As he studied for the LSAT, he turned to me frequently with questions. After he got his score, he asked for my opinion on different law schools. He bounced topics off me for the personal essay he needed to write to include with his applications. He seemed to have more respect for me than ever.
I couldn’t wait for him to start law school. I was sure that with all of the trials and tribulations a first-year law student faced, he would seek my counsel and respect my input more than ever. And at first I was right. At the beginning of the semester, we talked about his different classes, his professors and his strategies for managing his work load.
But a few weeks into the semester something changed. He was working harder than ever, going to the library early in the morning and staying until late at night. I had never seen him take to something like this before. Every so often when he would get a couple of seconds, he would call to check in. But he was so totally immersed in his classes that he would want to talk about the cases he was studying or different legal theories.
“Hey, Mom. Do you remember the Sanyo v. Arista case from Civil Procedure?” he asked one time.
“Um, no, I don’t think so. What was it about?” I responded.
“Oh, wait. Never mind. It was decided in 2003 — that was way after you graduated.”
Apparently, a lot of cases had been reported in the two decades since I had started law school. To make matters worse, when one of his professors did reach back into yesteryear and dust off an ancient relic of case law that was around when I attended Ye Olde Law School, I didn’t recognize the case names, much less remember the issues or holdings.
This was getting embarrassing. I came to dread these calls and started “accidentally” not making it to the phone in time to catch his calls before they rolled to voice mail. It wasn’t that I didn’t want to talk to Aaron. I just wasn’t thrilled at being stripped of the last vestige of respect my son had for me. I thought his studying law would give us a lot in common, but instead it was highlighting some big differences. Differences like age, memory capacity and . . . what was the third one I was going to mention?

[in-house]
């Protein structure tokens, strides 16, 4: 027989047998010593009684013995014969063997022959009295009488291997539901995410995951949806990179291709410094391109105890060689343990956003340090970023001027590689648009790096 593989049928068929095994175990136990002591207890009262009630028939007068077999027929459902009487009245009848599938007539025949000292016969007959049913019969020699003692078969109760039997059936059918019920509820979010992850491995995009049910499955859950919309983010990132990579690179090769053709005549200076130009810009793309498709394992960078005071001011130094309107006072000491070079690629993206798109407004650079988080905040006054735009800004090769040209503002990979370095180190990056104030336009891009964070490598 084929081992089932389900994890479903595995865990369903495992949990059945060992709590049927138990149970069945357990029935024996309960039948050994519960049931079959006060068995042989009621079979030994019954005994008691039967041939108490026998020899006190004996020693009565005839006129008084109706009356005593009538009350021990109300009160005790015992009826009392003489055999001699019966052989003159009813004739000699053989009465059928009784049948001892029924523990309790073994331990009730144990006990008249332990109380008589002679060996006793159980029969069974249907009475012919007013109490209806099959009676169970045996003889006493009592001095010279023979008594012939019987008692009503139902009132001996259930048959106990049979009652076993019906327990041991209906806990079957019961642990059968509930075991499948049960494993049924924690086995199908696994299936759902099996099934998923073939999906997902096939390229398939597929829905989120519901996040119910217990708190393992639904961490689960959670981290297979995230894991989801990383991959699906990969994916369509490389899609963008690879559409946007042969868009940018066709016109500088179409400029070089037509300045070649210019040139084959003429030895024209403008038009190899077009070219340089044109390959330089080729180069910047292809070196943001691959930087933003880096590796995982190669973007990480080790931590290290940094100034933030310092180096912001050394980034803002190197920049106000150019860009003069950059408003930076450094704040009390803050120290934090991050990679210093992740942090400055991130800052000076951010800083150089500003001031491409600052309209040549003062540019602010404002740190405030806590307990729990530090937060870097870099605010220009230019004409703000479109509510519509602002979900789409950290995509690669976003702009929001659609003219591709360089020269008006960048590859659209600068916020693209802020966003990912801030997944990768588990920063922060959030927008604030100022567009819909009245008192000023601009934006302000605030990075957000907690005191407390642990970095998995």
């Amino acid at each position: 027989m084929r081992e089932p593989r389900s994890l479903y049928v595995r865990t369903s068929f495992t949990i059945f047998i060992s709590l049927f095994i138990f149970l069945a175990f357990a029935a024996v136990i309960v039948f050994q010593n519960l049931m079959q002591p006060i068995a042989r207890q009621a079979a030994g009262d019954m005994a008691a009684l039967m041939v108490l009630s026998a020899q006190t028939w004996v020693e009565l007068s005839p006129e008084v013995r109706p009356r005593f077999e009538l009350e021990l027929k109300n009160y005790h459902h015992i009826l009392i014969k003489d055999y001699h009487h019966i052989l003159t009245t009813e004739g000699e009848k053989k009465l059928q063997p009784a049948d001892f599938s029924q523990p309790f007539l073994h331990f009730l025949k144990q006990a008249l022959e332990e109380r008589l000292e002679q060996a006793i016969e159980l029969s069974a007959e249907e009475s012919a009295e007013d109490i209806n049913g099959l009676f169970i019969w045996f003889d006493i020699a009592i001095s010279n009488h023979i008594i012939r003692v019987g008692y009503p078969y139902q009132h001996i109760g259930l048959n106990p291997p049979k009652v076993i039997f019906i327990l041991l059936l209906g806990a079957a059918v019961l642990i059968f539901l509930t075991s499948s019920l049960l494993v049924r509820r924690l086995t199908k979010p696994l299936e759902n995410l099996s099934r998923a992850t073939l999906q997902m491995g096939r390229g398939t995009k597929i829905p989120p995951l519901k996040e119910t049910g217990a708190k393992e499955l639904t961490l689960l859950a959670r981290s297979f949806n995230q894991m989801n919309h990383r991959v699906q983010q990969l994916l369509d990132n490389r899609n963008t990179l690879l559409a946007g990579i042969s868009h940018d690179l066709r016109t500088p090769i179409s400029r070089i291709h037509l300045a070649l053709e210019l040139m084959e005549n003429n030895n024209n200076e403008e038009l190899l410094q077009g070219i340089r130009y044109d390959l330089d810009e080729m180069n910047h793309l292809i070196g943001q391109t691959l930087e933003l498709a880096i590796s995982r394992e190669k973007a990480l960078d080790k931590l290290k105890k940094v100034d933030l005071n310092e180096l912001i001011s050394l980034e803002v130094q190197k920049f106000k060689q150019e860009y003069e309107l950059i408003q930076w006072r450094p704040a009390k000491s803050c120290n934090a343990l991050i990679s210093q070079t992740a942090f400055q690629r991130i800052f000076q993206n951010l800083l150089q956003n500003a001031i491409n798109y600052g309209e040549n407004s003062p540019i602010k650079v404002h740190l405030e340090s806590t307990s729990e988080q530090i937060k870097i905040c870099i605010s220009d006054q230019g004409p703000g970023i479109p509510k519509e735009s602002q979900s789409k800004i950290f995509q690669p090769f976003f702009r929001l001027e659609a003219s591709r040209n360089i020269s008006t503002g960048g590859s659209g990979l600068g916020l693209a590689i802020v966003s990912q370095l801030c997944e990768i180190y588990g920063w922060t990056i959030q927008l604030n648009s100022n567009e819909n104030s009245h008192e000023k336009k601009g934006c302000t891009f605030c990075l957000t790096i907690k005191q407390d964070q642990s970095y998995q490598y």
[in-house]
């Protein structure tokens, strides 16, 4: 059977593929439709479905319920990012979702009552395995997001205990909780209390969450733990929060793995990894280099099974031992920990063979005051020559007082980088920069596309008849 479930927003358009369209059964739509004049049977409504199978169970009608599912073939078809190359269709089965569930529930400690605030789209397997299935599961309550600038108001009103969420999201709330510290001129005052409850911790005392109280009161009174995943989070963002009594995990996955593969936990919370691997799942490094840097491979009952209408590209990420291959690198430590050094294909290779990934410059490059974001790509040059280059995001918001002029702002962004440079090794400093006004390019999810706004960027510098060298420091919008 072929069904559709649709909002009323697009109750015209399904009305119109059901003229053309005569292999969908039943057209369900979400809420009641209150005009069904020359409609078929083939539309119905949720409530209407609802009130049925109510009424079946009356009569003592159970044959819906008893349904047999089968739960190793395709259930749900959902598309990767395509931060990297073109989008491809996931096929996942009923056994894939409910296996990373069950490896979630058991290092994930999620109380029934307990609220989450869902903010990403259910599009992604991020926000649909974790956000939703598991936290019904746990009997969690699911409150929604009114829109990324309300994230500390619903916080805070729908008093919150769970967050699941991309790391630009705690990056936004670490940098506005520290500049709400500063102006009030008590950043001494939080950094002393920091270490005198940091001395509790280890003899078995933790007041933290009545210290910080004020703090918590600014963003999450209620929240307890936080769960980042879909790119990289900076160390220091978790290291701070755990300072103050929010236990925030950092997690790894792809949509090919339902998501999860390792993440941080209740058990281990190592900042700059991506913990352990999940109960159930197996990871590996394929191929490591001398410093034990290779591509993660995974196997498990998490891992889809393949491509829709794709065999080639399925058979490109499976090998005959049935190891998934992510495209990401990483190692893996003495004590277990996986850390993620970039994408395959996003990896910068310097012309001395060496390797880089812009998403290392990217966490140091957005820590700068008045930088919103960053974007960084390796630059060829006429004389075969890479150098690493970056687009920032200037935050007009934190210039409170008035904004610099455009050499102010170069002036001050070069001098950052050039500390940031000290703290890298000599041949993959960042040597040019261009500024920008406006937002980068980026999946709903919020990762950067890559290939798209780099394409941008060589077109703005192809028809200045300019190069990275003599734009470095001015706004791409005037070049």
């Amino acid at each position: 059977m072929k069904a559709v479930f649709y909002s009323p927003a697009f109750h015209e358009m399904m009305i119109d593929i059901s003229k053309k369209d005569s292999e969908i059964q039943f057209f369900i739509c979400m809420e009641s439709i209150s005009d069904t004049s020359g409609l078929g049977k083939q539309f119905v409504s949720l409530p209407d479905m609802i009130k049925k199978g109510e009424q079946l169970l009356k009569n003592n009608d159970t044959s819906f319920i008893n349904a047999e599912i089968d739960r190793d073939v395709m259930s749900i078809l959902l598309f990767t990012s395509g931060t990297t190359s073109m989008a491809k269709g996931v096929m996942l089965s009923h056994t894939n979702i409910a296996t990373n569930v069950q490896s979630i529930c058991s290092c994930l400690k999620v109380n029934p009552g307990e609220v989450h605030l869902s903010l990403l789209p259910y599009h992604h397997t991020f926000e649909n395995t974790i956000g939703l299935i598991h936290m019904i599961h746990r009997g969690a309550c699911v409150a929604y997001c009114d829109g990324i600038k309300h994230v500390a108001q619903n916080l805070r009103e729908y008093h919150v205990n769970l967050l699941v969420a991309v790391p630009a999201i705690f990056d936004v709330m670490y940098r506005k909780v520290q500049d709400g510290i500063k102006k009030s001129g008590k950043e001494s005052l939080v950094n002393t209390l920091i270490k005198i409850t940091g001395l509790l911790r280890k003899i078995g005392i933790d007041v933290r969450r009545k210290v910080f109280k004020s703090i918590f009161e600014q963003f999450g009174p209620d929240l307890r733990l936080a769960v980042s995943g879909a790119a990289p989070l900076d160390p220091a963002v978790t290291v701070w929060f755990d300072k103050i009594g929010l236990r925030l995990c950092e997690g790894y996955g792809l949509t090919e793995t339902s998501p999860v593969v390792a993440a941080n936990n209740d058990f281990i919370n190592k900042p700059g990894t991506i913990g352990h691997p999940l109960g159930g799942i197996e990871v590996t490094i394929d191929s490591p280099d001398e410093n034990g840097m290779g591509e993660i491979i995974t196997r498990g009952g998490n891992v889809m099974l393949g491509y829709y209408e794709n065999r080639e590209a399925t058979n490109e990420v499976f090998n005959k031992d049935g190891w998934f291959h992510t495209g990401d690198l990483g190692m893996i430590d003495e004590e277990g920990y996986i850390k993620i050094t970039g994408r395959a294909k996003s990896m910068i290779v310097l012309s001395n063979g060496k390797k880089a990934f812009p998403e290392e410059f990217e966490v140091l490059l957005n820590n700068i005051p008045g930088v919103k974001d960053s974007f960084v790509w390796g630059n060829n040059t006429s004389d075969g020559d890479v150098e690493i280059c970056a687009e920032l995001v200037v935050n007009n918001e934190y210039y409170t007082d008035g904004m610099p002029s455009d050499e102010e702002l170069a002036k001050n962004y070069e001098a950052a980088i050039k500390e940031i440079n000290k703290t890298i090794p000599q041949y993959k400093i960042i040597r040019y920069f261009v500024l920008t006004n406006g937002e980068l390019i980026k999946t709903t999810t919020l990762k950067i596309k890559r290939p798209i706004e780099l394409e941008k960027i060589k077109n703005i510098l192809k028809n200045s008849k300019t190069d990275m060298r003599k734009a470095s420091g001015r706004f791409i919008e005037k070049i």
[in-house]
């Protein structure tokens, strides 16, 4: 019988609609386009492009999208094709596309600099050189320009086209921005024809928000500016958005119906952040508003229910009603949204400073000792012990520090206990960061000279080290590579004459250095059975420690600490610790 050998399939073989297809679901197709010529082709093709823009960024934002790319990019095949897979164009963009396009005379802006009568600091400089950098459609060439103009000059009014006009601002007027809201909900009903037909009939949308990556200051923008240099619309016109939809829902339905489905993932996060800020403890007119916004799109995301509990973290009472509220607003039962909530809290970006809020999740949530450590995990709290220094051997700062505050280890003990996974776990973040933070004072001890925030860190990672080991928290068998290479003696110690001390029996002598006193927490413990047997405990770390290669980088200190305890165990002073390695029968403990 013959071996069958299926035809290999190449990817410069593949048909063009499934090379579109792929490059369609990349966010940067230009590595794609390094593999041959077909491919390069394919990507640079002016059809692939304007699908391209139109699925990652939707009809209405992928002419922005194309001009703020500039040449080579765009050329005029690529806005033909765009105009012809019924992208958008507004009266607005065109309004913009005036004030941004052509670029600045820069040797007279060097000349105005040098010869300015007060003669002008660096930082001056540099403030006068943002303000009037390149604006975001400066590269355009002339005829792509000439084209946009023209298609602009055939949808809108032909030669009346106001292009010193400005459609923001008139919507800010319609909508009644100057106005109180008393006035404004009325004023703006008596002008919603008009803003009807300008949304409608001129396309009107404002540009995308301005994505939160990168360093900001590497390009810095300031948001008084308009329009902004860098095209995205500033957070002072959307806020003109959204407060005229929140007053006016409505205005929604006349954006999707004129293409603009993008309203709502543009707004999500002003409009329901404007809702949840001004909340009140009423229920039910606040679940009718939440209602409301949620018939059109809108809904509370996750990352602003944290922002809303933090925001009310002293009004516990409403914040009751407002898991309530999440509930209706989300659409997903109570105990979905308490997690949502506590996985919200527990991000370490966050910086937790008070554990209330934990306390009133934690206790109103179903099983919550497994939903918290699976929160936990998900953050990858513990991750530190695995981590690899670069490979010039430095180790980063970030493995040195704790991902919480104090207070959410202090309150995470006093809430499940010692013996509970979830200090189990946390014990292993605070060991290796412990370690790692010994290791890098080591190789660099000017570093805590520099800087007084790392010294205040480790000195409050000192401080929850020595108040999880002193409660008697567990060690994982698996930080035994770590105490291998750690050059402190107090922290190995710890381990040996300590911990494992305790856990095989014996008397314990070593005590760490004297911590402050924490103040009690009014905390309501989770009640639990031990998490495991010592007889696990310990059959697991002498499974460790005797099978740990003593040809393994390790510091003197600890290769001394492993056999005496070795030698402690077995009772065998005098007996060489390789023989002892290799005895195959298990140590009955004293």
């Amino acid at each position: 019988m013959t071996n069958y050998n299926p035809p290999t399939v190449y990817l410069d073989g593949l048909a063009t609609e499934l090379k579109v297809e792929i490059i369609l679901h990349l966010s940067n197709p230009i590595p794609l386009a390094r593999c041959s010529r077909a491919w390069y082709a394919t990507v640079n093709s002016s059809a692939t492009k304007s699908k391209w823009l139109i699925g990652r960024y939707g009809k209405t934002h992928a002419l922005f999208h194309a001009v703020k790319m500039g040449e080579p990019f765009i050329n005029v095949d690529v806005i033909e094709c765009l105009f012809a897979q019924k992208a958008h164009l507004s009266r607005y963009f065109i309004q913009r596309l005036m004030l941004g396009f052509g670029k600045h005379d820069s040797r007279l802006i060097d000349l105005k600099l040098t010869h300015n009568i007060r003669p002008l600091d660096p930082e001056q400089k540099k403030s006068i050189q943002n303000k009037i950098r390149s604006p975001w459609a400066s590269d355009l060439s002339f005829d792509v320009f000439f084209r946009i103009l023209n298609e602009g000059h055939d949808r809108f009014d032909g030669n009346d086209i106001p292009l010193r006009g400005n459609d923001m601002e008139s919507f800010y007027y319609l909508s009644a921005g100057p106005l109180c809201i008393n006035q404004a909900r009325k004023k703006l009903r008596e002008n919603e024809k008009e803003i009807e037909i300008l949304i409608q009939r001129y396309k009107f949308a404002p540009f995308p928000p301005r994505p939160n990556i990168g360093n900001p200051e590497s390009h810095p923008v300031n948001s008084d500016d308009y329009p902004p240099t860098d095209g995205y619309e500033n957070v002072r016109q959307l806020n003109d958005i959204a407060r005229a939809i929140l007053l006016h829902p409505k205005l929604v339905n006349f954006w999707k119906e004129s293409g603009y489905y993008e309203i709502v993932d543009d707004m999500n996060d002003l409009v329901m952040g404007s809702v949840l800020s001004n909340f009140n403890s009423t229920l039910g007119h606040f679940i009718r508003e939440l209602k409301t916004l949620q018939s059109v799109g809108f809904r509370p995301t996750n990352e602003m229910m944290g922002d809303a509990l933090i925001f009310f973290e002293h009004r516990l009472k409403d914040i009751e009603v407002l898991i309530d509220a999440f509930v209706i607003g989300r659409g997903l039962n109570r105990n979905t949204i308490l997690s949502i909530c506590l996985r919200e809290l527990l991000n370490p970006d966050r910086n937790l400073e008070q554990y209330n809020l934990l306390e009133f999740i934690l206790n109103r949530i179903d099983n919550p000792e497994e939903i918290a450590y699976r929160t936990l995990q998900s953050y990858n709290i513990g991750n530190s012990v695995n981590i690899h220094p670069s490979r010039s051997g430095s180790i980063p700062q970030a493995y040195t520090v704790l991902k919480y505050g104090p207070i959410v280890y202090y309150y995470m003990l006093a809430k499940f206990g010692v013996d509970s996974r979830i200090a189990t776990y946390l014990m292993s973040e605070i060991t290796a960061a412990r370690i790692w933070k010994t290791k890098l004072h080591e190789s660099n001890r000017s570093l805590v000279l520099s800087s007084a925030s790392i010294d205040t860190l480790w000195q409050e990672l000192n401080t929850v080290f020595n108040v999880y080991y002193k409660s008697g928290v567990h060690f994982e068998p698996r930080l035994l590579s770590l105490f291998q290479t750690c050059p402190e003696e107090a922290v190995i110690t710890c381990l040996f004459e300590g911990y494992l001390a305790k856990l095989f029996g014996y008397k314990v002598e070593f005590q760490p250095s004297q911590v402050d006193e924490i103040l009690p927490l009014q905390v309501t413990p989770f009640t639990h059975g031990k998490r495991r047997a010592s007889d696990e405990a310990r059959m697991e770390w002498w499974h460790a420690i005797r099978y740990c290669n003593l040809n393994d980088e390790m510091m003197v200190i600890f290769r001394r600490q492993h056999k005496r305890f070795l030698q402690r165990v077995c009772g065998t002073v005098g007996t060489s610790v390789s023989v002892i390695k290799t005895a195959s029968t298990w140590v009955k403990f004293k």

Law school consumed his every thought. Instead of music, his iPod was loaded with course review materials — and he actually listened to them. My accidentally knocking over his sister’s glass of orange juice wasn’t just a spill to clean up, there were facts to analyze, law to apply and liability to determine. “There are no accidents. Someone is always negligent,” he was now fond of saying.
His class notes were meticulously organized and cross-tabulated with his textbooks. My boyfriend Clint, also a lawyer, and I tried to be patient with him, but he was driving us both crazy. Clint decided Aaron was suffering from a unique form of obsessive compulsive disorder that was far more extreme than simply having a Type A personality. Thus, Clint coined his condition Type AT (after Aaron’s first and last initials). Whatever you called it, the truth was undeniable. My previously laid-back son had become a law nerd.
Then it hit me. Aaron was a much better law student than I had ever been — and he was going to be a better lawyer, too. Sure, I liked law school and made good grades — but Aaron loved law school in a way I never did. That epiphany brought another realization: I had a tremendous amount of respect for the adult my son had become.
Somehow, we had come full circle. When Aaron was little, he thought I had magic powers and he had a lot of respect for me and my authority. Now, I was pretty sure it was Aaron who had the magic powers and I had tremendous respect for him as a person and for the authority he was developing in his area of study. While I can’t say I planned it this way, it sure feels like this is a good place to accidentally end up. But as Aaron would say, there are no accidents.
Christina Pesoli is a writer who lives in Austin, Texas. Her son, Aaron Terwey, just completed his second year at Notre Dame Law School.